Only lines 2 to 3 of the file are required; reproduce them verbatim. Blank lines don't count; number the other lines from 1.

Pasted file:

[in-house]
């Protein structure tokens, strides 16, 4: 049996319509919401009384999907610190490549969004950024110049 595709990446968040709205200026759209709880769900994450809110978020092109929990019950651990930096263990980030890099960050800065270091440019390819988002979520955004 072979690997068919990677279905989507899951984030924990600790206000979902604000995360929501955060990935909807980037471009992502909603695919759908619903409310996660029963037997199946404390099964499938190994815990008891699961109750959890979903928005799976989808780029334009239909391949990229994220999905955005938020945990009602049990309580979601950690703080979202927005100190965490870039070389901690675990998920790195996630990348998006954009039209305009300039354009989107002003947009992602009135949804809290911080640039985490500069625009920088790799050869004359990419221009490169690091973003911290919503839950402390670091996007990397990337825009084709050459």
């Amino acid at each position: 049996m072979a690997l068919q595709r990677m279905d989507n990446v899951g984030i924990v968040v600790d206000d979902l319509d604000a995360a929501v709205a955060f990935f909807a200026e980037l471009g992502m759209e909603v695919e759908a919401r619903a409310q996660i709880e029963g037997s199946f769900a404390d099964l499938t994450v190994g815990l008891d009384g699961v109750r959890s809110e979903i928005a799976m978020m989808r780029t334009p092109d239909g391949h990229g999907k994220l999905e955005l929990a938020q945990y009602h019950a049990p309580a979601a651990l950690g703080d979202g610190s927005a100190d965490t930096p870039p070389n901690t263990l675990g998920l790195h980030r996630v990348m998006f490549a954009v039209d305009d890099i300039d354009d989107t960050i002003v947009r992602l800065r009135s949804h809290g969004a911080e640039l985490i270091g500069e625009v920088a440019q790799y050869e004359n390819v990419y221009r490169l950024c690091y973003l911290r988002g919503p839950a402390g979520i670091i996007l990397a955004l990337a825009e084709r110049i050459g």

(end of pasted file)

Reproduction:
């Protein structure tokens, strides 16, 4: 049996319509919401009384999907610190490549969004950024110049 595709990446968040709205200026759209709880769900994450809110978020092109929990019950651990930096263990980030890099960050800065270091440019390819988002979520955004 072979690997068919990677279905989507899951984030924990600790206000979902604000995360929501955060990935909807980037471009992502909603695919759908619903409310996660029963037997199946404390099964499938190994815990008891699961109750959890979903928005799976989808780029334009239909391949990229994220999905955005938020945990009602049990309580979601950690703080979202927005100190965490870039070389901690675990998920790195996630990348998006954009039209305009300039354009989107002003947009992602009135949804809290911080640039985490500069625009920088790799050869004359990419221009490169690091973003911290919503839950402390670091996007990397990337825009084709050459």
């Amino acid at each position: 049996m072979a690997l068919q595709r990677m279905d989507n990446v899951g984030i924990v968040v600790d206000d979902l319509d604000a995360a929501v709205a955060f990935f909807a200026e980037l471009g992502m759209e909603v695919e759908a919401r619903a409310q996660i709880e029963g037997s199946f769900a404390d099964l499938t994450v190994g815990l008891d009384g699961v109750r959890s809110e979903i928005a799976m978020m989808r780029t334009p092109d239909g391949h990229g999907k994220l999905e955005l929990a938020q945990y009602h019950a049990p309580a979601a651990l950690g703080d979202g610190s927005a100190d965490t930096p870039p070389n901690t263990l675990g998920l790195h980030r996630v990348m998006f490549a954009v039209d305009d890099i300039d354009d989107t960050i002003v947009r992602l800065r009135s949804h809290g969004a911080e640039l985490i270091g500069e625009v920088a440019q790799y050869e004359n390819v990419y221009r490169l950024c690091y973003l911290r988002g919503p839950a402390g979520i670091i996007l990397a955004l990337a825009e084709r110049i050459g």